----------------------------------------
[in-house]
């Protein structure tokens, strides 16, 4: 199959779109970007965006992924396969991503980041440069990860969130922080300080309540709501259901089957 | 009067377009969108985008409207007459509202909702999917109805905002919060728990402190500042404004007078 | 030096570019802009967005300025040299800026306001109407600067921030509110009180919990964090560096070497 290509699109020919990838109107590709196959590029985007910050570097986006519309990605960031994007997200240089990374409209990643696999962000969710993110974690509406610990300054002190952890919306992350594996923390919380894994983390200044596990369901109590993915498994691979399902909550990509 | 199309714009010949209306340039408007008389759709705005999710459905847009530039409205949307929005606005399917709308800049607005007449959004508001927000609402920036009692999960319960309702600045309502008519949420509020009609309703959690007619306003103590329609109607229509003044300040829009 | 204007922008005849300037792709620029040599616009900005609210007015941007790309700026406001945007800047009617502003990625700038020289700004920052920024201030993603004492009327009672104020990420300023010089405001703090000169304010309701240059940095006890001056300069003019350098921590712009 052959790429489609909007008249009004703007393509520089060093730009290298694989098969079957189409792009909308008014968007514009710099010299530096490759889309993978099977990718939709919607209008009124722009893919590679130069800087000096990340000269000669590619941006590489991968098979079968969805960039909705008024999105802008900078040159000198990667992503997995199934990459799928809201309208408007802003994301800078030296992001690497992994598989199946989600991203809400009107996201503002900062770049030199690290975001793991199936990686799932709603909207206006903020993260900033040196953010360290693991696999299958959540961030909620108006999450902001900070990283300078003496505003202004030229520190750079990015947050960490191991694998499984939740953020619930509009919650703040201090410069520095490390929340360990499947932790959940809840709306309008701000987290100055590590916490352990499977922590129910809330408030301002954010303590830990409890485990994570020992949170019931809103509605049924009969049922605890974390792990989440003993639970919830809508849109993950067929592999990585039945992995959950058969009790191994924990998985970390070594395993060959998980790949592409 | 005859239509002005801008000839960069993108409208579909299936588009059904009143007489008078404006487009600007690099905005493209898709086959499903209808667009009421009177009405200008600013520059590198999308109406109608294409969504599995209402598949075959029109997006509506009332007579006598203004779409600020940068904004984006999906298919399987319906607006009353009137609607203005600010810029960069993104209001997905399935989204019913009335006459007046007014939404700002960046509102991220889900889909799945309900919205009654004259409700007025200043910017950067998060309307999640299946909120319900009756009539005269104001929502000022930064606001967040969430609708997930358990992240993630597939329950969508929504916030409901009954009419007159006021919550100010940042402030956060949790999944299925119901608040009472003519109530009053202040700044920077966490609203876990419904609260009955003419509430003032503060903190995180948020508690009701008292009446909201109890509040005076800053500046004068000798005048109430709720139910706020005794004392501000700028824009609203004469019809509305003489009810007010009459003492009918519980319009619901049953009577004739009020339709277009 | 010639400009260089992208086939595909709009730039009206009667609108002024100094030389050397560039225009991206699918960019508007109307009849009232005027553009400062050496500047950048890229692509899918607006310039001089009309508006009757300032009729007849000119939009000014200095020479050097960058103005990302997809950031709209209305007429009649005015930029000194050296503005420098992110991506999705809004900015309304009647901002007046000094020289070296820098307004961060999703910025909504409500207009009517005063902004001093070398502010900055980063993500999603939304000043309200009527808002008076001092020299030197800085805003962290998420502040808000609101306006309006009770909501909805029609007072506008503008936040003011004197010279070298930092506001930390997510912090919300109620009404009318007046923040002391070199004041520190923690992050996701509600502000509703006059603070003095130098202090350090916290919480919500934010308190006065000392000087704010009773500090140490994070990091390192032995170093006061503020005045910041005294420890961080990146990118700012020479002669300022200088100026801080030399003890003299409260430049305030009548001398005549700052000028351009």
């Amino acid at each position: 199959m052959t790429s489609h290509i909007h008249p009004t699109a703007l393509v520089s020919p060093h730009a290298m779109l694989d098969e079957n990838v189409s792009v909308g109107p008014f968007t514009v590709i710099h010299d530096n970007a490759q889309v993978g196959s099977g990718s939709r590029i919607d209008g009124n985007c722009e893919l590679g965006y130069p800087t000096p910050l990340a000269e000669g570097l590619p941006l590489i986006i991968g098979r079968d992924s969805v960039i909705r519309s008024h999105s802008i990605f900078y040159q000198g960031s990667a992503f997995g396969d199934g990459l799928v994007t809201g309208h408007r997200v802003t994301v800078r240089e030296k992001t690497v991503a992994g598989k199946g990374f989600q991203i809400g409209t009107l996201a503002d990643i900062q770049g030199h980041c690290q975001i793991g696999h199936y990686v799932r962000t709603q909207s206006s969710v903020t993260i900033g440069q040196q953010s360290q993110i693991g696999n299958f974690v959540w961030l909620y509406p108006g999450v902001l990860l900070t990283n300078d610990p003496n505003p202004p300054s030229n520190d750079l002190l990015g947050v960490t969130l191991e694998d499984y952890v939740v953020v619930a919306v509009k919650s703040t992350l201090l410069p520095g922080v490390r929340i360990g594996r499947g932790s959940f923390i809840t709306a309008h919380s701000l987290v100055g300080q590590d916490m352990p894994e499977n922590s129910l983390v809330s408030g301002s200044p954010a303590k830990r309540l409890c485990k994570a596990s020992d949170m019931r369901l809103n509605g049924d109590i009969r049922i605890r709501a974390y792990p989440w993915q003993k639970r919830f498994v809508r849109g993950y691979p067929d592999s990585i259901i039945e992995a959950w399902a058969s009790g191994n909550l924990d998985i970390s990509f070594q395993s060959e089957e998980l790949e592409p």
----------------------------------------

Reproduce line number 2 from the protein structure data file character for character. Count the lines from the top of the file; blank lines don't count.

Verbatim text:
């Protein structure tokens, strides 16, 4: 199959779109970007965006992924396969991503980041440069990860969130922080300080309540709501259901089957 | 009067377009969108985008409207007459509202909702999917109805905002919060728990402190500042404004007078 | 030096570019802009967005300025040299800026306001109407600067921030509110009180919990964090560096070497 290509699109020919990838109107590709196959590029985007910050570097986006519309990605960031994007997200240089990374409209990643696999962000969710993110974690509406610990300054002190952890919306992350594996923390919380894994983390200044596990369901109590993915498994691979399902909550990509 | 199309714009010949209306340039408007008389759709705005999710459905847009530039409205949307929005606005399917709308800049607005007449959004508001927000609402920036009692999960319960309702600045309502008519949420509020009609309703959690007619306003103590329609109607229509003044300040829009 | 204007922008005849300037792709620029040599616009900005609210007015941007790309700026406001945007800047009617502003990625700038020289700004920052920024201030993603004492009327009672104020990420300023010089405001703090000169304010309701240059940095006890001056300069003019350098921590712009 052959790429489609909007008249009004703007393509520089060093730009290298694989098969079957189409792009909308008014968007514009710099010299530096490759889309993978099977990718939709919607209008009124722009893919590679130069800087000096990340000269000669590619941006590489991968098979079968969805960039909705008024999105802008900078040159000198990667992503997995199934990459799928809201309208408007802003994301800078030296992001690497992994598989199946989600991203809400009107996201503002900062770049030199690290975001793991199936990686799932709603909207206006903020993260900033040196953010360290693991696999299958959540961030909620108006999450902001900070990283300078003496505003202004030229520190750079990015947050960490191991694998499984939740953020619930509009919650703040201090410069520095490390929340360990499947932790959940809840709306309008701000987290100055590590916490352990499977922590129910809330408030301002954010303590830990409890485990994570020992949170019931809103509605049924009969049922605890974390792990989440003993639970919830809508849109993950067929592999990585039945992995959950058969009790191994924990998985970390070594395993060959998980790949592409 | 005859239509002005801008000839960069993108409208579909299936588009059904009143007489008078404006487009600007690099905005493209898709086959499903209808667009009421009177009405200008600013520059590198999308109406109608294409969504599995209402598949075959029109997006509506009332007579006598203004779409600020940068904004984006999906298919399987319906607006009353009137609607203005600010810029960069993104209001997905399935989204019913009335006459007046007014939404700002960046509102991220889900889909799945309900919205009654004259409700007025200043910017950067998060309307999640299946909120319900009756009539005269104001929502000022930064606001967040969430609708997930358990992240993630597939329950969508929504916030409901009954009419007159006021919550100010940042402030956060949790999944299925119901608040009472003519109530009053202040700044920077966490609203876990419904609260009955003419509430003032503060903190995180948020508690009701008292009446909201109890509040005076800053500046004068000798005048109430709720139910706020005794004392501000700028824009609203004469019809509305003489009810007010009459003492009918519980319009619901049953009577004739009020339709277009 | 010639400009260089992208086939595909709009730039009206009667609108002024100094030389050397560039225009991206699918960019508007109307009849009232005027553009400062050496500047950048890229692509899918607006310039001089009309508006009757300032009729007849000119939009000014200095020479050097960058103005990302997809950031709209209305007429009649005015930029000194050296503005420098992110991506999705809004900015309304009647901002007046000094020289070296820098307004961060999703910025909504409500207009009517005063902004001093070398502010900055980063993500999603939304000043309200009527808002008076001092020299030197800085805003962290998420502040808000609101306006309006009770909501909805029609007072506008503008936040003011004197010279070298930092506001930390997510912090919300109620009404009318007046923040002391070199004041520190923690992050996701509600502000509703006059603070003095130098202090350090916290919480919500934010308190006065000392000087704010009773500090140490994070990091390192032995170093006061503020005045910041005294420890961080990146990118700012020479002669300022200088100026801080030399003890003299409260430049305030009548001398005549700052000028351009």